Wednesday, May 23, 2007


A big part of my trip to Istanbul was to say goodbye to Birsen (above), a family friend who died this year. For me it is a bit weird just to call her a family friend because although she wasn't a blood relative, she was the closest of family (i.e. family friend just doesn't seem nearly strong enough). I really loved Birsen and still do. Though I know she has passed, I still feel the need to talk of my love for her in the present, if only because every time I think about her I am still filled with love.

Birsen lived a pretty amazing life. She was born to a Turkish family in a small village in Bulgaria. Her family owned a broom factory, but lost everything after the war when the communists took over. An interesting early example of how much people liked Birsen comes from her childhood. In the village Birsen's mother had an older sister who was married, but had been unable to have any children. Birsen's mom agreed to let her sister raise Birsen (though they still saw each other everyday since it was a small village) so as to give her a child to rear. That sister then ended up having a son and Birsen's mother then asked her sister to give Birsen back. Birsen, however, had won her heart and despite having a son, she wouldn't give Birsen up.

In any case, in the 50s Birsen's family was able to emigrate and go to Istanbul. That is pretty rare, a lot of Bulgarian Turks immigrated to Turkey in the 70s, but in the 50s it was pretty much unheard of with Bulgaria being in heyday of its communist repression. Anyway, they managed and made it out, though of course they had nothing. The whole family, however, stuck together, living in a poor section of Istanbul, but all working together to improve things for the whole family. The opportunities abroad, however, were much better and Birsen through luck and connections was able to get a visa to go and work in the US (later I would ask Brisen why she went to the US when all the other Turks were going to Germany and she just said that didn't want to do what everyone else was doing and wanted something different).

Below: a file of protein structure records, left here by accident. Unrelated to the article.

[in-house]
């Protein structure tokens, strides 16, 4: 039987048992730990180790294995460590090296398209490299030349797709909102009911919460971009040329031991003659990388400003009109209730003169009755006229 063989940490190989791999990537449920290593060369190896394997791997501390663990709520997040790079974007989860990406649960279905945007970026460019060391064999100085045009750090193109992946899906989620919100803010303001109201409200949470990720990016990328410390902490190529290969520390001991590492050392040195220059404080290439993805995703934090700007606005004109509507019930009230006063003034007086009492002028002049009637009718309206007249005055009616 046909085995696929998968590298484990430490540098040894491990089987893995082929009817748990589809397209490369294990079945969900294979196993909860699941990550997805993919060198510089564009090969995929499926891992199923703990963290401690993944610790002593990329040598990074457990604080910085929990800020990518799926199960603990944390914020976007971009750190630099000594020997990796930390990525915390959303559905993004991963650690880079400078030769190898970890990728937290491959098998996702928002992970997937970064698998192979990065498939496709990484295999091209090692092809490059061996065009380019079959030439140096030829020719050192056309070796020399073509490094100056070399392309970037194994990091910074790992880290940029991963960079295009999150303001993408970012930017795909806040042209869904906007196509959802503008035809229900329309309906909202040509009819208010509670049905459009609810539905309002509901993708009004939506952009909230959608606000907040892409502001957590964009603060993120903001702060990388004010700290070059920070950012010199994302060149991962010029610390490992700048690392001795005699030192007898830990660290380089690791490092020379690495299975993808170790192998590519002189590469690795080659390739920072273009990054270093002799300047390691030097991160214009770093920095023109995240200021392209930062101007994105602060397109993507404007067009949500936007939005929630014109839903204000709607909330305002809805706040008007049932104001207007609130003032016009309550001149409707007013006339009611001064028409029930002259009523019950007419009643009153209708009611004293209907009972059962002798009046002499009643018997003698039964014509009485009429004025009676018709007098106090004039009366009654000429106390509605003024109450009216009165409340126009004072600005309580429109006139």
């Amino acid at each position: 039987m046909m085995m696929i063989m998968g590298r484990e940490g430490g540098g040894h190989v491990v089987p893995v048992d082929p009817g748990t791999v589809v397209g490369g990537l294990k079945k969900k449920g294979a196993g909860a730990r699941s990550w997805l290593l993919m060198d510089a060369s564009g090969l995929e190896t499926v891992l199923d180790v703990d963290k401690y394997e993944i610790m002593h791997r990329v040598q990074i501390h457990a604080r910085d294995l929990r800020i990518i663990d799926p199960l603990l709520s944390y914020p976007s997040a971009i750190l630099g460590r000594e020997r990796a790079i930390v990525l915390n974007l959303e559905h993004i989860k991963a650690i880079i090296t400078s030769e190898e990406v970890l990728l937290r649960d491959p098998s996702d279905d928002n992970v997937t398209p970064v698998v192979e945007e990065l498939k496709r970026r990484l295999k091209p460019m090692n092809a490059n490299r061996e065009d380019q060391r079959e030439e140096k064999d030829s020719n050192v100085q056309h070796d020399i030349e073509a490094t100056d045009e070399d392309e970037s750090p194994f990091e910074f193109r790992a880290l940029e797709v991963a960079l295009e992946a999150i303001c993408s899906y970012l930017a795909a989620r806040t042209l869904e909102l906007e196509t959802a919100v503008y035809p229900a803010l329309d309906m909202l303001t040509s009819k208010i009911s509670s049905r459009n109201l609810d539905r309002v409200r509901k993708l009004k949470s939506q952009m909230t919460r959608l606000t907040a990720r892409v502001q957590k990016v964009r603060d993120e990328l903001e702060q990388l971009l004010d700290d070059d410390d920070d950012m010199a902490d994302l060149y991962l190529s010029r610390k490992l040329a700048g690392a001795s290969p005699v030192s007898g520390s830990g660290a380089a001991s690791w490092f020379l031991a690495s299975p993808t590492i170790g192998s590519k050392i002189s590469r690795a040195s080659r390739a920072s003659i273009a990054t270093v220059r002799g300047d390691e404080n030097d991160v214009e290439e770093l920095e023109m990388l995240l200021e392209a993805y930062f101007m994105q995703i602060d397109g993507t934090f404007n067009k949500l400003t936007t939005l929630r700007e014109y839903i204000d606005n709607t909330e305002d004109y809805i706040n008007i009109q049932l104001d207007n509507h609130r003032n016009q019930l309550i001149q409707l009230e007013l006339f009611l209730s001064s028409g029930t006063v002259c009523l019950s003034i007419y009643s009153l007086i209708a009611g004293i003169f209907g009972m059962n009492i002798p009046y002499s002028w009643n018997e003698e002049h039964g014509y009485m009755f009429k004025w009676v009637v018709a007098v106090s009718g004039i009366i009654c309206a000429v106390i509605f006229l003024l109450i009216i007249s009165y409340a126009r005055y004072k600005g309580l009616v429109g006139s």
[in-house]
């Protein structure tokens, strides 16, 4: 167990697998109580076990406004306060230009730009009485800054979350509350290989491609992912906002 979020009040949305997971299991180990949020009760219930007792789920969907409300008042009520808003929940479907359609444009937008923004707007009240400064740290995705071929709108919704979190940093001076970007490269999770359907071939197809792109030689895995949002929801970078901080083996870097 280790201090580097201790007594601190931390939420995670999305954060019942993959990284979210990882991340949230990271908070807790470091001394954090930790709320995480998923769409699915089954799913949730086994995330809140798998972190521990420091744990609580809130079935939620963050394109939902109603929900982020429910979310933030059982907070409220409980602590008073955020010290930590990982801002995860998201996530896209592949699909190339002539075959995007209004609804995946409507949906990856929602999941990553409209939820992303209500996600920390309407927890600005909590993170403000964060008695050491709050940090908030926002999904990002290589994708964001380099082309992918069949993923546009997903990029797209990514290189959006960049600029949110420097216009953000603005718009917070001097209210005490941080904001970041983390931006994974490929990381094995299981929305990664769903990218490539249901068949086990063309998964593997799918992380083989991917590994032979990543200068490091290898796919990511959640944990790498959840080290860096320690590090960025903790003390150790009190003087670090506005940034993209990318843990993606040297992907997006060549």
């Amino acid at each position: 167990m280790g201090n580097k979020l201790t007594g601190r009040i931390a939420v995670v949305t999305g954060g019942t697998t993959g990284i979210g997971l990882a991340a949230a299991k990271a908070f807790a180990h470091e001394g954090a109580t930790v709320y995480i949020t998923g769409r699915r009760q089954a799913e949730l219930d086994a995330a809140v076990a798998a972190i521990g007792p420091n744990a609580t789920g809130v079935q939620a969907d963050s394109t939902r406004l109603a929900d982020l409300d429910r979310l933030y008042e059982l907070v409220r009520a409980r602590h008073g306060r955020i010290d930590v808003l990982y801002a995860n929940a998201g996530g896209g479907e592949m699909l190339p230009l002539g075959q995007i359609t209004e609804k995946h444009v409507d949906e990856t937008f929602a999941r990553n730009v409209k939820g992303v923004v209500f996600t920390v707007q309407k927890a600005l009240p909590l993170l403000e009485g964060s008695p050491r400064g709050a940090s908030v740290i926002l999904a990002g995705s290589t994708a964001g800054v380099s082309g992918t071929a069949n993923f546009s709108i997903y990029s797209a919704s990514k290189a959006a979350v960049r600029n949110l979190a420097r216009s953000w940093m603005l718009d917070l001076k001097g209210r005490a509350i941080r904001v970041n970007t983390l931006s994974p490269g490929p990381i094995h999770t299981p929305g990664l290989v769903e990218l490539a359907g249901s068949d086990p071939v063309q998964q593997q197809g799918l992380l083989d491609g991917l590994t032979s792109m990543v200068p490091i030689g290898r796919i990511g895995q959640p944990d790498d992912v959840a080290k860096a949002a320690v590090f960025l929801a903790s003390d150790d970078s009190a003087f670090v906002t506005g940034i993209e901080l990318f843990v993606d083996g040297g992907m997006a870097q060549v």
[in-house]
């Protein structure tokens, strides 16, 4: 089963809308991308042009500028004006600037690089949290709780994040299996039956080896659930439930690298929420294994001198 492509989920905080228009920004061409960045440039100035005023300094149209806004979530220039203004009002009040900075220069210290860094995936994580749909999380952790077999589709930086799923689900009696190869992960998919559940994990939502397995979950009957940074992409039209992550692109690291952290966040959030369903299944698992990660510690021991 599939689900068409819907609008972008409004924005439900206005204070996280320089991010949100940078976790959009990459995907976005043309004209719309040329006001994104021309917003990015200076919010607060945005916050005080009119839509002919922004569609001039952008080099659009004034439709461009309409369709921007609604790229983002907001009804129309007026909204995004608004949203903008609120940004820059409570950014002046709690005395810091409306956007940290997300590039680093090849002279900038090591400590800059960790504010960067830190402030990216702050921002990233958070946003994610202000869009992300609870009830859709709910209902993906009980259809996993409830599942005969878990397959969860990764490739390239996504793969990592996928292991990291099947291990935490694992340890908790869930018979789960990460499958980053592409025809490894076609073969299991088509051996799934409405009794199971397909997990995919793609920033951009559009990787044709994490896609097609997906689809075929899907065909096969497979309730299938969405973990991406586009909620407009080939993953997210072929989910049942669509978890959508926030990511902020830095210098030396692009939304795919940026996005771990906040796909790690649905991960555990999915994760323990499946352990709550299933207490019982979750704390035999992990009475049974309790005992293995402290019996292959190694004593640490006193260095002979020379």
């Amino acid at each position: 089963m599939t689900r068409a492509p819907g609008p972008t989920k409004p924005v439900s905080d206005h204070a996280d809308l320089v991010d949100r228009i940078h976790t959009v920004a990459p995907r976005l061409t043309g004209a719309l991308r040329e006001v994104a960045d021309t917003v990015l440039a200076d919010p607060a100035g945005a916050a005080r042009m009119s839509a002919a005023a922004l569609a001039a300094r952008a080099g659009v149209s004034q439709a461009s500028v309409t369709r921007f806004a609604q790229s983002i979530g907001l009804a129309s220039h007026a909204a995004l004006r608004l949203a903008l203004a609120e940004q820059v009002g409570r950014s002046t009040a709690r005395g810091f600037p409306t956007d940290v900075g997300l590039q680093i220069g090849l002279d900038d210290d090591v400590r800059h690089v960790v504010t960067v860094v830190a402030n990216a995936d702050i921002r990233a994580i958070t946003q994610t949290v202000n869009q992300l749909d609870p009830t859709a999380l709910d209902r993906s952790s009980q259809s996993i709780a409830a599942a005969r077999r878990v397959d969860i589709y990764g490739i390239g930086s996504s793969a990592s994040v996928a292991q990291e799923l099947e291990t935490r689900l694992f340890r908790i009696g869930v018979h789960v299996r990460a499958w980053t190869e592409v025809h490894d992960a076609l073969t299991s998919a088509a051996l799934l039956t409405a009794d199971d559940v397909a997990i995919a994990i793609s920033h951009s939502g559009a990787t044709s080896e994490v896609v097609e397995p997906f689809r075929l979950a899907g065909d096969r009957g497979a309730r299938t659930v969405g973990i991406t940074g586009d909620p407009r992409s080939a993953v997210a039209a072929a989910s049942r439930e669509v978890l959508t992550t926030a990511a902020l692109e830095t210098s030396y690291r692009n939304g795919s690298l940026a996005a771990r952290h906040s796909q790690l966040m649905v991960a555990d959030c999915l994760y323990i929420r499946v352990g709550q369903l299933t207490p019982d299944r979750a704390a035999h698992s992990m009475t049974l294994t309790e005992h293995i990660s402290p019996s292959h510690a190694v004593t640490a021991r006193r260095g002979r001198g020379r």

After working first for one other family, Birsen then ended up working for my mother's family out on on Long Island. She lived with my mom's family for twenty years. Birsen cooked and cleaned, but she was smart, got American citizenship, and laid the framework for her later import/export business (at the time buying jeans in bulk at cheap American prices, and then taking them back with her to sell in Turkey). Birsen and my grandmother would cook Italian, Ukrainian, and Turkish dishes (I am pretty jealousy of the culinary world my mother grew up in), and Birsen became became part of the family as she was there and took part in all the major events of my mom's family (graduations, weddings, retirements). In that time Birsen also learned to speak English like a Brooklynite, though ironically not from my Brooklynite Grandfather.